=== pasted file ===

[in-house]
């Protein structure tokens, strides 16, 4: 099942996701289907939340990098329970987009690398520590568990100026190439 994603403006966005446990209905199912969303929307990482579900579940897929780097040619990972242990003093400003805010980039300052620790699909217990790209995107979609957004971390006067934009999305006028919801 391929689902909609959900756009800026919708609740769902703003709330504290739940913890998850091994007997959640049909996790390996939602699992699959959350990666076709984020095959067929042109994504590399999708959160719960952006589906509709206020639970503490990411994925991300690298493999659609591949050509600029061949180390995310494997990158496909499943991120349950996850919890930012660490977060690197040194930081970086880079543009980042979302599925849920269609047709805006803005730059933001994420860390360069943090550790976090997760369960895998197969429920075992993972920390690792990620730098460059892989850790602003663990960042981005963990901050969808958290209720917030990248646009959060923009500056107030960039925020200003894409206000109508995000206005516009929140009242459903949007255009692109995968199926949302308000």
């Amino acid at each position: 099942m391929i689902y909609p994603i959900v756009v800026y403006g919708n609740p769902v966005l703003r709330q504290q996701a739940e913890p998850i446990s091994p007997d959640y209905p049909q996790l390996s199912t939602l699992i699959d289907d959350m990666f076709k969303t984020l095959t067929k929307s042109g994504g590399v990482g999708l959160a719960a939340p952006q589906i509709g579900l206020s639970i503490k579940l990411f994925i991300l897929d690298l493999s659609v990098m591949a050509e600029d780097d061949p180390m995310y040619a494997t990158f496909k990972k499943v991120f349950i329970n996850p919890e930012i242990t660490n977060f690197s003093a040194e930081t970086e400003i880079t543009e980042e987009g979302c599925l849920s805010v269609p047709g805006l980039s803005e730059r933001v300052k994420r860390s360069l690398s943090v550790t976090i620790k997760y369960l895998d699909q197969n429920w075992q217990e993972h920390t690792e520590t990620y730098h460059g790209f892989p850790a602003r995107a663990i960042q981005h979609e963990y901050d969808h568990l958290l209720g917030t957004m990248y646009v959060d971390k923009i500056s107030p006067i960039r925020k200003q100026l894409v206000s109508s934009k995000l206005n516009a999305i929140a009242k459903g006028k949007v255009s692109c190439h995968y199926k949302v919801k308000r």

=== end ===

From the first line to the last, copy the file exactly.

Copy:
[in-house]
């Protein structure tokens, strides 16, 4: 099942996701289907939340990098329970987009690398520590568990100026190439 994603403006966005446990209905199912969303929307990482579900579940897929780097040619990972242990003093400003805010980039300052620790699909217990790209995107979609957004971390006067934009999305006028919801 391929689902909609959900756009800026919708609740769902703003709330504290739940913890998850091994007997959640049909996790390996939602699992699959959350990666076709984020095959067929042109994504590399999708959160719960952006589906509709206020639970503490990411994925991300690298493999659609591949050509600029061949180390995310494997990158496909499943991120349950996850919890930012660490977060690197040194930081970086880079543009980042979302599925849920269609047709805006803005730059933001994420860390360069943090550790976090997760369960895998197969429920075992993972920390690792990620730098460059892989850790602003663990960042981005963990901050969808958290209720917030990248646009959060923009500056107030960039925020200003894409206000109508995000206005516009929140009242459903949007255009692109995968199926949302308000």
């Amino acid at each position: 099942m391929i689902y909609p994603i959900v756009v800026y403006g919708n609740p769902v966005l703003r709330q504290q996701a739940e913890p998850i446990s091994p007997d959640y209905p049909q996790l390996s199912t939602l699992i699959d289907d959350m990666f076709k969303t984020l095959t067929k929307s042109g994504g590399v990482g999708l959160a719960a939340p952006q589906i509709g579900l206020s639970i503490k579940l990411f994925i991300l897929d690298l493999s659609v990098m591949a050509e600029d780097d061949p180390m995310y040619a494997t990158f496909k990972k499943v991120f349950i329970n996850p919890e930012i242990t660490n977060f690197s003093a040194e930081t970086e400003i880079t543009e980042e987009g979302c599925l849920s805010v269609p047709g805006l980039s803005e730059r933001v300052k994420r860390s360069l690398s943090v550790t976090i620790k997760y369960l895998d699909q197969n429920w075992q217990e993972h920390t690792e520590t990620y730098h460059g790209f892989p850790a602003r995107a663990i960042q981005h979609e963990y901050d969808h568990l958290l209720g917030t957004m990248y646009v959060d971390k923009i500056s107030p006067i960039r925020k200003q100026l894409v206000s109508s934009k995000l206005n516009a999305i929140a009242k459903g006028k949007v255009s692109c190439h995968y199926k949302v919801k308000r």